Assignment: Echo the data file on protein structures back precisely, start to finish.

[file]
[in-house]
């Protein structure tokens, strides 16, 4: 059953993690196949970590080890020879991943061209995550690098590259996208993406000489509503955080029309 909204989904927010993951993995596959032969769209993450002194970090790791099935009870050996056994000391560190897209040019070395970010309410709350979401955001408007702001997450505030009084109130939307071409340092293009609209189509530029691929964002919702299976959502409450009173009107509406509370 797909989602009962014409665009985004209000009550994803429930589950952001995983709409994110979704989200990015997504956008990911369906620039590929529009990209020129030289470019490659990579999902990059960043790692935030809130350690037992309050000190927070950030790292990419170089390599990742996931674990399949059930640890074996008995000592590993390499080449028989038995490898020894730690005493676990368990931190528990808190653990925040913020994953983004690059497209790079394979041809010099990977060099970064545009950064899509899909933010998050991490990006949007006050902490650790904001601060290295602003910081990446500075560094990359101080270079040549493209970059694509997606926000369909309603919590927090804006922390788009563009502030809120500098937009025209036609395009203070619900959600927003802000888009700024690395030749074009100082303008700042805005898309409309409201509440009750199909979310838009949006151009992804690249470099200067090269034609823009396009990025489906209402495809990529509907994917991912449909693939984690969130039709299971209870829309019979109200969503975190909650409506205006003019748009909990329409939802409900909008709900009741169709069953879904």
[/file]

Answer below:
[in-house]
């Protein structure tokens, strides 16, 4: 059953993690196949970590080890020879991943061209995550690098590259996208993406000489509503955080029309 909204989904927010993951993995596959032969769209993450002194970090790791099935009870050996056994000391560190897209040019070395970010309410709350979401955001408007702001997450505030009084109130939307071409340092293009609209189509530029691929964002919702299976959502409450009173009107509406509370 797909989602009962014409665009985004209000009550994803429930589950952001995983709409994110979704989200990015997504956008990911369906620039590929529009990209020129030289470019490659990579999902990059960043790692935030809130350690037992309050000190927070950030790292990419170089390599990742996931674990399949059930640890074996008995000592590993390499080449028989038995490898020894730690005493676990368990931190528990808190653990925040913020994953983004690059497209790079394979041809010099990977060099970064545009950064899509899909933010998050991490990006949007006050902490650790904001601060290295602003910081990446500075560094990359101080270079040549493209970059694509997606926000369909309603919590927090804006922390788009563009502030809120500098937009025209036609395009203070619900959600927003802000888009700024690395030749074009100082303008700042805005898309409309409201509440009750199909979310838009949006151009992804690249470099200067090269034609823009396009990025489906209402495809990529509907994917991912449909693939984690969130039709299971209870829309019979109200969503975190909650409506205006003019748009909990329409939802409900909008709900009741169709069953879904």